Business, Freight News, Logistics

Updated: Industry breathes sigh of relief over Brexit deal

[ November 15, 2018   //   ]

With Prime Minister Theresa May securing her cabinet’s backing for the draft Brexit agreement between the UK and EU – but still facing the task of getting it passed by Parliament – and a possible ‘no confidence motion’ along with numerous resignations – the Freight Transport Association it had reacted positively to the contents, recognizing it “as a decisive step forwards in the process of the UK’s departure from the EU.
It added: “The detail of the agreement, which will go before Parliament includes essential elements which will allow continued frictionless movement of goods and maintain the integrity of the UK’s supply chain. Remaining in the Customs Union will maintain seamless transport of goods and services between the UK and the EU until a new trade agreement can be negotiated, while the protection of citizen’s rights, both in the UK and the EU, will safeguard the logistics workforce. A transition period, which FTA has been lobbying for, will enable Britain’s businesses to prepare for a seamless transition to new trading arrangements, without concerns over a cliff edge which could be disastrous for the supply chain.”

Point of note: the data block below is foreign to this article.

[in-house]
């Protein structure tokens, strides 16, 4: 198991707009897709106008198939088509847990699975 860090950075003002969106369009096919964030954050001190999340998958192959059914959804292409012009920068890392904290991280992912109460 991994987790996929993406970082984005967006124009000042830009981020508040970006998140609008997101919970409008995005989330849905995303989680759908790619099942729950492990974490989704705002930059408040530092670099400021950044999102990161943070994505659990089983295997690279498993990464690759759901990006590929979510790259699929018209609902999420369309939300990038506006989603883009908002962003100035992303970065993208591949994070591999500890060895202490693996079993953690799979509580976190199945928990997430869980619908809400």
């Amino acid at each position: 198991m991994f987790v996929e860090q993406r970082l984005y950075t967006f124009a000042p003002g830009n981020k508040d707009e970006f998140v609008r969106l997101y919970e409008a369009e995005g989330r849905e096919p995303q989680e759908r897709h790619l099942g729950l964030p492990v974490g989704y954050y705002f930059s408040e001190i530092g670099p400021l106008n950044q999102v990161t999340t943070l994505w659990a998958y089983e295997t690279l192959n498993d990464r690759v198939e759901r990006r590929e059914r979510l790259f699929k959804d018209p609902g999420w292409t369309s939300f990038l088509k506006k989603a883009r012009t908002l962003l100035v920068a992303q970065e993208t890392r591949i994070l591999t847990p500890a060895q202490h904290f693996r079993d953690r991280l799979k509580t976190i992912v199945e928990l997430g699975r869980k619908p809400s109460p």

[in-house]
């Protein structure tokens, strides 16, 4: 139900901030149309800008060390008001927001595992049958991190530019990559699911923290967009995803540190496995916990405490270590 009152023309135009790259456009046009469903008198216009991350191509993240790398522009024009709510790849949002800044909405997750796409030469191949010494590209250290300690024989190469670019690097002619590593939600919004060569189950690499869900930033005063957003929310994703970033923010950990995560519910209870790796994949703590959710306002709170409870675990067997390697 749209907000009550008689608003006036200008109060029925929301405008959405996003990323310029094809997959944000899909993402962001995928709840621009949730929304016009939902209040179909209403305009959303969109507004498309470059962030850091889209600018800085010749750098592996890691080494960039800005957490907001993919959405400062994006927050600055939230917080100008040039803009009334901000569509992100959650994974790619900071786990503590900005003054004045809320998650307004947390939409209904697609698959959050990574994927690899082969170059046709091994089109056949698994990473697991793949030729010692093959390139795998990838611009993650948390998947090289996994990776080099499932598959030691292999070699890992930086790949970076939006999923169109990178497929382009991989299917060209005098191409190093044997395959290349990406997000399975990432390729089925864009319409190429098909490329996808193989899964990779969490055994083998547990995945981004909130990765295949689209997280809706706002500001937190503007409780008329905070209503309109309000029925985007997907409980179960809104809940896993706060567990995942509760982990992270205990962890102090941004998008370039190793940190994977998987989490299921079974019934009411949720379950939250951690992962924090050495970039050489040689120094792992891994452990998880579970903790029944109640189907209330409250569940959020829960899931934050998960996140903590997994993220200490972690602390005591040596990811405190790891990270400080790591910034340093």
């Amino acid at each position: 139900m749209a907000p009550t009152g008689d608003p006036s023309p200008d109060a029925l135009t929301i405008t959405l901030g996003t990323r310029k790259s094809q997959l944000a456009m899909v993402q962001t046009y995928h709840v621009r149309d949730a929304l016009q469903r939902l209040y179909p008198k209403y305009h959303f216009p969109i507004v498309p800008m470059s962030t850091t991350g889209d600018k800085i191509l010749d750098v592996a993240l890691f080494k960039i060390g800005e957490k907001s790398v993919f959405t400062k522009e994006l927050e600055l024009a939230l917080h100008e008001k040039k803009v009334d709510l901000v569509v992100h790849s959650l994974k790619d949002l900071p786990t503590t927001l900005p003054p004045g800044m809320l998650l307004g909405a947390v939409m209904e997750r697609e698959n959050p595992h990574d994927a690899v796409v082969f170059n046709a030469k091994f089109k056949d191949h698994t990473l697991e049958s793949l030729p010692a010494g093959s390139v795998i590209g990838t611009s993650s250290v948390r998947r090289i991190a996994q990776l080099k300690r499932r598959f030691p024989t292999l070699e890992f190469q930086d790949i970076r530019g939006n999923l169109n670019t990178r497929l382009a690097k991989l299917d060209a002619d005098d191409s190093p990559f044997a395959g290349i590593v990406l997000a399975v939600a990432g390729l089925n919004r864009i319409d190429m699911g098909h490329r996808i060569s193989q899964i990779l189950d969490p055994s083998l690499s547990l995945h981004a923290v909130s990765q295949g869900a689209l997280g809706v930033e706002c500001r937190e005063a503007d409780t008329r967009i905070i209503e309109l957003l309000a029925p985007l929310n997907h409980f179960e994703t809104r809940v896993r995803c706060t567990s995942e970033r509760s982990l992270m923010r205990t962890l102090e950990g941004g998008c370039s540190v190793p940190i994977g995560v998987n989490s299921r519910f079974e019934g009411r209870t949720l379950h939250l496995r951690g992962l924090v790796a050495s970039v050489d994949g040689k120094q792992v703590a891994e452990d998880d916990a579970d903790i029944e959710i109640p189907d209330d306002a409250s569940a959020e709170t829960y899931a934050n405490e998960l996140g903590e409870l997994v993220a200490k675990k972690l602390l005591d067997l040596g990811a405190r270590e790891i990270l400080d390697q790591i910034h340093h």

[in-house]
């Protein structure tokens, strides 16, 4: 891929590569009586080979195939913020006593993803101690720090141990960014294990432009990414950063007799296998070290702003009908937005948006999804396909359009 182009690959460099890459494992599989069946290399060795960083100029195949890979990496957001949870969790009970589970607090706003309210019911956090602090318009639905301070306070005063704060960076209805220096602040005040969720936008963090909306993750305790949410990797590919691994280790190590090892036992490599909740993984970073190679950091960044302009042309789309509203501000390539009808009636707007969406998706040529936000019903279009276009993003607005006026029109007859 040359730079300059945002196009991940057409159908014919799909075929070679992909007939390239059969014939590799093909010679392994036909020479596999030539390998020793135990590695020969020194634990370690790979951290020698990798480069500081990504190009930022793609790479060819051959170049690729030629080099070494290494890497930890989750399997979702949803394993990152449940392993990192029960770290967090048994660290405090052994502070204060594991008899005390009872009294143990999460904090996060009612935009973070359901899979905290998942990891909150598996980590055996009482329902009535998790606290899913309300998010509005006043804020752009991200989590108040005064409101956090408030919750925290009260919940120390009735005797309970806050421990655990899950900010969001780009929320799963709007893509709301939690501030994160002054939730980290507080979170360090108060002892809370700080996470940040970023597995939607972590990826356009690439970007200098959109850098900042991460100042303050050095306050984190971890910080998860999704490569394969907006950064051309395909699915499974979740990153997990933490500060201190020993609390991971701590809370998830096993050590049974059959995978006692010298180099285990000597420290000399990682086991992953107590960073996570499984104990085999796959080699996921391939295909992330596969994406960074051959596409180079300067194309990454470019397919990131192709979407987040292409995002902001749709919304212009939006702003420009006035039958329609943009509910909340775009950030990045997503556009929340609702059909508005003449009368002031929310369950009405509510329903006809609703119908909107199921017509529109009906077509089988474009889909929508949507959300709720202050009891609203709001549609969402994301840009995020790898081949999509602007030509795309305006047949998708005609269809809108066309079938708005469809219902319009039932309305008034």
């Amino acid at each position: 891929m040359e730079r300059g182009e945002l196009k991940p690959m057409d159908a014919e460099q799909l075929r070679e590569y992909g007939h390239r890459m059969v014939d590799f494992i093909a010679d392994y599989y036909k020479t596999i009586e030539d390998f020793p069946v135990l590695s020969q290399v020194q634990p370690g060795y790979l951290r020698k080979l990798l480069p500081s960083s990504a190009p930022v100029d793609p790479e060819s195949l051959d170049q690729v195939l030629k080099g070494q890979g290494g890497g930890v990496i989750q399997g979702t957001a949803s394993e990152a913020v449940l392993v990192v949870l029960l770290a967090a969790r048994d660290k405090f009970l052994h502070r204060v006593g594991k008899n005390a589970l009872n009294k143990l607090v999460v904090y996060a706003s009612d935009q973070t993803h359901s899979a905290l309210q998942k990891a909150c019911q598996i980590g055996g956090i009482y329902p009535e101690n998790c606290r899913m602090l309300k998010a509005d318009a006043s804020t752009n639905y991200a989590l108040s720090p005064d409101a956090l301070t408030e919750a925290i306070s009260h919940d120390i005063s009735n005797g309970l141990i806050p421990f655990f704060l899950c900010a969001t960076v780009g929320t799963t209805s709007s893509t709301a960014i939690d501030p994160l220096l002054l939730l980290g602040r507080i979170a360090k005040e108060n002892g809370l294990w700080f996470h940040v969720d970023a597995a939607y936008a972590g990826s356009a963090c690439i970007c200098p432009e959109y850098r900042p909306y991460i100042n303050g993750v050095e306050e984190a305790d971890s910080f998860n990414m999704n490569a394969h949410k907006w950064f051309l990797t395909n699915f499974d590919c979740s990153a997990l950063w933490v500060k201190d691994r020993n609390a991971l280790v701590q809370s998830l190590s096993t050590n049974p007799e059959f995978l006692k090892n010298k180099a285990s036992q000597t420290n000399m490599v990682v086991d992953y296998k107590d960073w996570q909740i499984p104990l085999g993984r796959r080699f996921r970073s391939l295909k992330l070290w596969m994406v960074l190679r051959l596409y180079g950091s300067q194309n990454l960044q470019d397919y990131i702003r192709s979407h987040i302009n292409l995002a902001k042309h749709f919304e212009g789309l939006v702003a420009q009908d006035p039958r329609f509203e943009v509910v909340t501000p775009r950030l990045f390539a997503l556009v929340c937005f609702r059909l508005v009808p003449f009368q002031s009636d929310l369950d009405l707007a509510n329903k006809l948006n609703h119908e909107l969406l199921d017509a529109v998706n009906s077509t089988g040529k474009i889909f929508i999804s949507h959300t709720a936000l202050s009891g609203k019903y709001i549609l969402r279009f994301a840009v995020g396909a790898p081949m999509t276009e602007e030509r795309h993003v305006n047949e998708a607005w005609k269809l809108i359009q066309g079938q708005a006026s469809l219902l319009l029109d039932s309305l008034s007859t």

FTA called on Parliament to respect these crucial economic factors in deciding how it votes, to avoid a disorderly departure from the EU.
David Wells, Chief Executive of FTA commented: “Based on the briefing I received this evening from the Chancellor and the Business Secretary, the draft text seems to have recognised the vital importance of preserving the frictionless movement of goods and the availability of EU workers whilst a new permanent trade deal is negotiated. If so, we believe it is crucial that MPs understand how important these outcomes are to economy and the economic security and welfare of the country”.
The International Road Transport Union also described the news as encouraging as it paved the way for further negotiations on a post-Brexit arrangement, including transport and customs issues.
Matthias Maedge, who leads IRU’s work in the EU, commented: “IRU welcomes this development. The persisting uncertainty is detrimental for the road transport operators’ preparations for Brexit. The UK is the EU’s second biggest trading partner and 70% of the goods traded go by road transport. 2.6 million trucks pass through the Port of Dover annually. Road freight transport is the backbone of the European economy and we hope that the road transport industry will get clarity on post-Brexit arrangements soon.”

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